- 'Amber Jubilee' is a 5- to 6-foot shrub with orange-yellow spring leaves that turn purple in fall. Hardy in zones 2 to 7, it flowers with white blooms in late spring.
When necessary, prune ninebark after it flowers or no later than mid-August to maintain its shape and thin out the shrub and improve air circulation. Fully one-third of the branches can be cut out with each pruning; focus on older branches, damaged branches, and those that cross and rub.
Older shrubs can be radically pruned close to the ground for winter to renew the plant and encourage better leaf and flower growth. Ninebark tends to bounce back well after pruning.
Woody shrubs can be tricky to propagate and it can take quite a while (a year or more), but many people find that stem cuttings from ninebark are relatively easy to root. Unlike herbaceous plants, where cuttings must have leaves, with woody plants like ninebark, the cuttings should be taken when the plant is in dormancy.
- In late fall or early winter, cut several pieces of hardwood branch (cane) about 1/2 inch thick and 4 to 6 inches long. These should be sections of hardwood, not softwood from the tip of the branch. Each cutting should have at least two nodes (slight bumps on the branch where leaves sprout). Make the bottom cut just below a node and the top cut about 1/2 inch above a node.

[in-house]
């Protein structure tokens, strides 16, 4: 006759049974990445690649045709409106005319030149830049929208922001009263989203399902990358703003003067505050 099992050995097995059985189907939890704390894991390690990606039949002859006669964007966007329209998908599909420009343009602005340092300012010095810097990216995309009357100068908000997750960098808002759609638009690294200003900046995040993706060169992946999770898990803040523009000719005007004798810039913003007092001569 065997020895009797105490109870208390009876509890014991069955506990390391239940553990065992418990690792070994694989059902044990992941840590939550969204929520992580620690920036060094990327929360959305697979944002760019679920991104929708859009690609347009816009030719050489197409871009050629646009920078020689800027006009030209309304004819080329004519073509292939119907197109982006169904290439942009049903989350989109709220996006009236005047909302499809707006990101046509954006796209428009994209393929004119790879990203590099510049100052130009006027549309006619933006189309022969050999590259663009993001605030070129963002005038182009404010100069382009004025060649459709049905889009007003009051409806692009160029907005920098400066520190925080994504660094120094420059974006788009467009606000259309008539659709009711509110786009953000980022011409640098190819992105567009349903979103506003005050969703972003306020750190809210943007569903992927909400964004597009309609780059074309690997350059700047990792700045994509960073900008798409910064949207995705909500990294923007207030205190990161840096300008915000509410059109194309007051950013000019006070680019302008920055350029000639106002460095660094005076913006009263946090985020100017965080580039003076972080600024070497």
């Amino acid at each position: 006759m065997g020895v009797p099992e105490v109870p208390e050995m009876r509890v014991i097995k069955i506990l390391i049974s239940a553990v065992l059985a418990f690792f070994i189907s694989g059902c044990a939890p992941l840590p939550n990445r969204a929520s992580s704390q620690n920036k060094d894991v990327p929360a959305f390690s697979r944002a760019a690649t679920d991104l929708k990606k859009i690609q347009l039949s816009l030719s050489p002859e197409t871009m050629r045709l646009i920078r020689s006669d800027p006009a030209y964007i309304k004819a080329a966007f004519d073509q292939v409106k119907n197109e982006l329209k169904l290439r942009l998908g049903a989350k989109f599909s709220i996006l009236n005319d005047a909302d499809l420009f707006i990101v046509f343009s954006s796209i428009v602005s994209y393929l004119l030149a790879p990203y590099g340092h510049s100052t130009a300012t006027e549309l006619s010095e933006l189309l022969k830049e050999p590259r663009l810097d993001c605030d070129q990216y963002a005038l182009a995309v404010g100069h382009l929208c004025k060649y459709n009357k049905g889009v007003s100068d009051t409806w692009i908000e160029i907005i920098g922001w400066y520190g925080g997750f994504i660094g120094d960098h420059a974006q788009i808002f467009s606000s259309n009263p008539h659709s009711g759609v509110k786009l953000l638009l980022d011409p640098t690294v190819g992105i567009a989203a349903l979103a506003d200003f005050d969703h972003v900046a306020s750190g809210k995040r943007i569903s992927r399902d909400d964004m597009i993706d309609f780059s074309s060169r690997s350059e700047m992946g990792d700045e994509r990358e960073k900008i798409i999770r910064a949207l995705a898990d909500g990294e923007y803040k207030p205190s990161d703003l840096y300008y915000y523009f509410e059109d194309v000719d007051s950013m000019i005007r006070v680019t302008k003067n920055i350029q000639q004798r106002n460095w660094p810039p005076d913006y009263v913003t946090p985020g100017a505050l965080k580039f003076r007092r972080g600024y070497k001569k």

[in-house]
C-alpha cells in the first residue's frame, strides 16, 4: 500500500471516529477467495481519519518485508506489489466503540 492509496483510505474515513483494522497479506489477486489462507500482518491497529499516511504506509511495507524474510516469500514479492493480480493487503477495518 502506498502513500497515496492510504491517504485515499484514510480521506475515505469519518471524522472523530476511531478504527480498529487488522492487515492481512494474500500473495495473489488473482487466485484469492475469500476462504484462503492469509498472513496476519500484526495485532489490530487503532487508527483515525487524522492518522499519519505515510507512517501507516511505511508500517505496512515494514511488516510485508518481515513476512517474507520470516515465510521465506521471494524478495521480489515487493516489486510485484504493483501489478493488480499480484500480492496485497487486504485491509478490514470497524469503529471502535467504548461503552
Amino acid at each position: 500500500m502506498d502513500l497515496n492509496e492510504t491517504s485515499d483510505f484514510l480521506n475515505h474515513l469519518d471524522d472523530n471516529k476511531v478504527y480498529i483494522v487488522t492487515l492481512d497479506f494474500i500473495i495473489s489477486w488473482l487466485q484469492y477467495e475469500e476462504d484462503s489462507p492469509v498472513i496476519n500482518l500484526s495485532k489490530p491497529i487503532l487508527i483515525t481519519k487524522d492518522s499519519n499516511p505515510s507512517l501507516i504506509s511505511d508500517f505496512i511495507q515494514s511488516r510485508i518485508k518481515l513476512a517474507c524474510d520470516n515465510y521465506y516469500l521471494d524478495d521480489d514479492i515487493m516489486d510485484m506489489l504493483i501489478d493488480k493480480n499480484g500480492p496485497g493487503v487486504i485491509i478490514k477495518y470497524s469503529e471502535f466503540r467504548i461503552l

- Dip the bottom of each cutting in rooting hormone. Gather the cuttings together and secure them with a rubber band.
- Place the bundled cuttings in a plastic bag filled with slightly moist sphagnum moss or wood shavings. Store the cuttings in the refrigerator to keep them dormant.
- In early spring as soon as the ground can be worked, plant the bundled cuttings in the soil, making sure the tops are facing up. Bury them so that all but the top nodes are below ground.
- Water the cuttings regularly. They will require a full growing season to begin developing roots, but in late fall or early spring, your fully rooted cutting can be dug up and planted in its permanent location.
There are also other methods for propagating ninebark, such as layering which is the process of bending down one of the flexible branches so a portion is buried in the soil, with the tip of the branch is still exposed. When secured in place, the buried portion will send out roots from nodes on the branch. Once the branch has developed ample roots (it can take a full growing season), it can be snipped free of the mother plant and the rooted cutting can be dug up to replant elsewhere.
These shrubs, when kept vigorous, are free of most problems. Fireblight, powdery mildew, and leaf spots may occur but are rarely fatal. Badly damaged branches can be pruned away.
The plants can be susceptible to aphids, which can be controlled by spraying with water to knock them off, or by spraying the shrub with neem oil or another organic spray.